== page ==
The Syro-Malabar Church traces its origins to the mission of St Thomas and his disciples that spread east of the Holy Land, into Mesopotamia and Persia (the Chaldean Catholic Church, centred in Iraq, belongs to the same liturgical tradition and rite as the Syro-Malabar Church), and through land and sea routes into India and beyond. Its heartland is in south west India's Kerala. The vernacular language is Malayalam, but the restoration of the fullness of the rite and its music from the rich patrimony of Syriac Christianity accompanies a pastoral and spiritual renewal in the Church in the present day, as we witnessed at the Qurbana in our 2015 Festival of Eastern Churches. Already, as the Syro-Malabar Church settles as part of Christianity in Britain, English will also form a vernacular tongue for the rite and liturgy. Hence Dr Palackal's extensive scholarly work to restore the liturgy for use in English and the music with its ancient Aramaic and Persian phrases from the time of India's early evangelisation, and its deep family link with Syriac Christianity, now so gravely under threat in its own homelands, the cradle of Christianity itself.
We repeat our welcome to the new eparchy and its new bishop with great joy as a sign of high hope for the future of the whole Catholic Church in Britain, and encouragement in our witness and service together.
There follows the report from Vatican Radio:
The Holy Father on Thursday, has erected the Eparchy of Great Britain of the Syro-Malabar Church based in Preston and has appointed Dr. Fr. Joseph (Benny Mathew) Srampickal, a member of the clergy of the Eparchy of Palai, until now Vice-Rector of the Collegio De Propaganda Fide in Rome, as the first bishop of the Eparchy.
Msgr. Joseph (Benny Mathew) Srampickal was born on May 30, 1967 in Poovarany, in the Eparchy of Palai. He entered the minor seminary and he studied philosophy at St. Thomas Apostolic Seminary, Vadavathoor, and theology at the Pontifical Urbaniana University in Rome, where he obtained a licentiate in biblical theology. He continued his studies at Oxford (England). He knows: Malayalam, English, Italian and German.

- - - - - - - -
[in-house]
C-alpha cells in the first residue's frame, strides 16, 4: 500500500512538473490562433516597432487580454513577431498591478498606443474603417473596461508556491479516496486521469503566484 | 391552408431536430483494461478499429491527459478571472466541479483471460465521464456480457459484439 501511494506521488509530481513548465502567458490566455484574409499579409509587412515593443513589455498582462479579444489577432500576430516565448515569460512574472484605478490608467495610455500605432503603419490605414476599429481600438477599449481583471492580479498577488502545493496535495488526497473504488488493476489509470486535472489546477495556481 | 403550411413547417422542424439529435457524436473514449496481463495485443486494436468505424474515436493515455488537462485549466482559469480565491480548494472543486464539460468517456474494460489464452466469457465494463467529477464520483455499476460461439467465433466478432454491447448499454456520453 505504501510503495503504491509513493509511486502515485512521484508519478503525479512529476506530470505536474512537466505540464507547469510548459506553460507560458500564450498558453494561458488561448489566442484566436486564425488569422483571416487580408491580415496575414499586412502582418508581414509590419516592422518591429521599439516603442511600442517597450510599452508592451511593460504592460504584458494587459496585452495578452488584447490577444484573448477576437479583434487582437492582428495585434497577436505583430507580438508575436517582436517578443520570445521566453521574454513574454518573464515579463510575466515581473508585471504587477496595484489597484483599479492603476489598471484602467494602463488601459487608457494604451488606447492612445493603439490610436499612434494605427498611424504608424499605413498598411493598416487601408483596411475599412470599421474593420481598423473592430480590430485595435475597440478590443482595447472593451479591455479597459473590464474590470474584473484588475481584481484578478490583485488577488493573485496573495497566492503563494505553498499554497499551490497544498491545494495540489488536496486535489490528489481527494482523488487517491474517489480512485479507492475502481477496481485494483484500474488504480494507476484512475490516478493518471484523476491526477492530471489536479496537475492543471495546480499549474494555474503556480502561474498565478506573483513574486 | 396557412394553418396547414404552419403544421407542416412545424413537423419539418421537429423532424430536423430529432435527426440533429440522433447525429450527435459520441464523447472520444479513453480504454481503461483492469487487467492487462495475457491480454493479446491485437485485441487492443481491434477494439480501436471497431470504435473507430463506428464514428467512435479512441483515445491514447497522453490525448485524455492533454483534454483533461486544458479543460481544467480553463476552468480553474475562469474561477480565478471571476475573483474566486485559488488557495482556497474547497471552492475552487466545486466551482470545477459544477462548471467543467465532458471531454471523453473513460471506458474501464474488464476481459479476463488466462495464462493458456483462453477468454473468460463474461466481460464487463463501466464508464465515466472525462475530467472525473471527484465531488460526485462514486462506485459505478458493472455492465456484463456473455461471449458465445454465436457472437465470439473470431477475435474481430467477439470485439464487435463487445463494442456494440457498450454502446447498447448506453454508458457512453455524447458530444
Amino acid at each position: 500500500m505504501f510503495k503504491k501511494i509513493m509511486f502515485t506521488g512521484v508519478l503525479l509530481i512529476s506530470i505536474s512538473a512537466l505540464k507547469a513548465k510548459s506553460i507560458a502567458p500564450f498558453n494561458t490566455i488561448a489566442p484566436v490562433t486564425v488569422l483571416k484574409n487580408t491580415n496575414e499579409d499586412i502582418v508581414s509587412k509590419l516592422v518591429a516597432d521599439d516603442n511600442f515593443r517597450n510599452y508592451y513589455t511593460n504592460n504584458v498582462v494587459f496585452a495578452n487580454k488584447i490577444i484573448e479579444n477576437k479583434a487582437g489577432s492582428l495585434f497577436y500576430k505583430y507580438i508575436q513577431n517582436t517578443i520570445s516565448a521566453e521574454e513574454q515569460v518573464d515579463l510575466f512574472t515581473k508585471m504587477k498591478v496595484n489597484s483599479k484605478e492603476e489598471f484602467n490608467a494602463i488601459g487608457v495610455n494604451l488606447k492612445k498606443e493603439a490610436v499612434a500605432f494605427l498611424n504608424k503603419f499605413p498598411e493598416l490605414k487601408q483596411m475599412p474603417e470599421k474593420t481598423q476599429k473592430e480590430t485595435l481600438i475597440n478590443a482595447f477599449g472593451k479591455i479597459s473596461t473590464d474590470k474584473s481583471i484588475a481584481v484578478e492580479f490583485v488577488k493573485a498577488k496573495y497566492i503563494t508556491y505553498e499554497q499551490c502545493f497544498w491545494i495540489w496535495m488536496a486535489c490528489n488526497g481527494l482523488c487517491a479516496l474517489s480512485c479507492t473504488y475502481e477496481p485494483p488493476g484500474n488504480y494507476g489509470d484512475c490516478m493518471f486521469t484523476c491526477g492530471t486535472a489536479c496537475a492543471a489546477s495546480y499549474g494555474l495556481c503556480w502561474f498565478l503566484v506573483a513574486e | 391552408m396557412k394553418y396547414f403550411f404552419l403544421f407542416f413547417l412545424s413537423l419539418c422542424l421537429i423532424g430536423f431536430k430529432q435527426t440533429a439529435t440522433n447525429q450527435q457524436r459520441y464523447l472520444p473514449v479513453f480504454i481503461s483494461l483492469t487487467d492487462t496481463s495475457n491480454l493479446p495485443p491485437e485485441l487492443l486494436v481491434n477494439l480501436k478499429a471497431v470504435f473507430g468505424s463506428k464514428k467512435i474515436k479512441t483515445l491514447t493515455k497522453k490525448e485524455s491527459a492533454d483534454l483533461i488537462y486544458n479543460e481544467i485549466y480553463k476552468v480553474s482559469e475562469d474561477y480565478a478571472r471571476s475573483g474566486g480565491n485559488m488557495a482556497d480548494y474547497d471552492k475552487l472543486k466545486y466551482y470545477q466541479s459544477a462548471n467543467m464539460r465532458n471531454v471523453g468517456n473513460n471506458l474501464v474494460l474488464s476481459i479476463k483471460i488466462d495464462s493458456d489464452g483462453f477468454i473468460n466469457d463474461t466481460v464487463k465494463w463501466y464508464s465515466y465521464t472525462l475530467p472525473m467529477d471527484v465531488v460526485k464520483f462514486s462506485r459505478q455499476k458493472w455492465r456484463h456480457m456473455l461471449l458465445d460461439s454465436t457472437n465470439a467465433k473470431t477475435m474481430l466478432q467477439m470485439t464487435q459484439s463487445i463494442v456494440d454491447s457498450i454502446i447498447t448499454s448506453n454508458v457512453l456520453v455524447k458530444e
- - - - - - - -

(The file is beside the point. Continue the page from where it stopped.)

Ordained a priest on August 12, 2000, he has held the following positions: Professor at the minor seminary and Ephrem Formation Centre of Pala; Director of the Mar Sleeva Nursing College, Cherpumkal; Director of the Evangelization Programme; Secretary of the Bishop; Pastor at Urulikunnam. From 2013, he is Vice Rector of the Pontifical Urbaniana College of the Propaganda Fide, Rome.
The last thirty years have seen a growing influx of immigrants from India to the British Isles. More than 38,000 Syro Malabar faithful reside in England, Scotland and Wales. They are present in twenty-seven dioceses, concentrated mainly in the big cities: London, Birmingham and Liverpool. Twenty-three Syro Malabar priests are engaged in pastoral care, coordinated by Dr. Thomas Parayadiyil, MST, from 2013. In addition to the liturgical celebrations, training programs were established in the faith according to the Syro Malabar tradition for both, adults as well as children, with significant benefits for the involvement of the laity.
The See of the circumscription is in Preston, in the Diocese of Lancaster, where the Cathedral dedicated to St. Alphonsa is located, along with the Registry and the Residence of the new Bishop Joseph (Benny Mathew) Srampickal.Report online at VR here:
Pope Erects Eparchy of Great Britain of Syro-Malabar with a new Bishop - Vatican Radio
Saturday, 16 April 2016
Saturday, 27 February 2016
We have posted these on our website as important, indeed urgent, first assessments of the historic Joint Declaration, what it represents and what it will result in.
These are, for ease of reference:
- "Parallel Worlds", the interview with His Beatitude Archbishop Sviatoslav Shevchuk of Kyiv, Patriarch and Head of the Ukrainian Greek-Catholic Church
- "Epochal Meeting, Epochal Consequences", an article by Myroslav Marynovych, the founder of Ukrainian Amnesty International, former Brezhnev concentration camp prisoner, and currently Vice-Rector of the Ukrainian Catholic University, Lviv
- "Who played whom?" an article by Dr Adam DeVille, Chairman of the Department of Theology-Philosophy, University of St Francis, Fort Wayne, Indiana
- "Called to Unity", an article by Fr Andriy Chirovsky, Founder and Director of the Metropolitan Andriy Sheptytsky Institute of Eastern Christian Studies at the University of St Paul, Ottowa
- "The Vatican did everything to accommodate Kirill but got little in return", an article by Fr Mark Drew in the UK Catholic Herald, of our own expert advisory panel
- "The Road to Rome from Moscow", an article by Dr Brandon Gallaher, University of Exeter
- "Between Cuba and Crete: A Storm Ahead for the Russian Orthodox", an article by Fr Cyril Hovurun, senior lecturer at Sankt Ignatios Academy, Stockholm School of Theology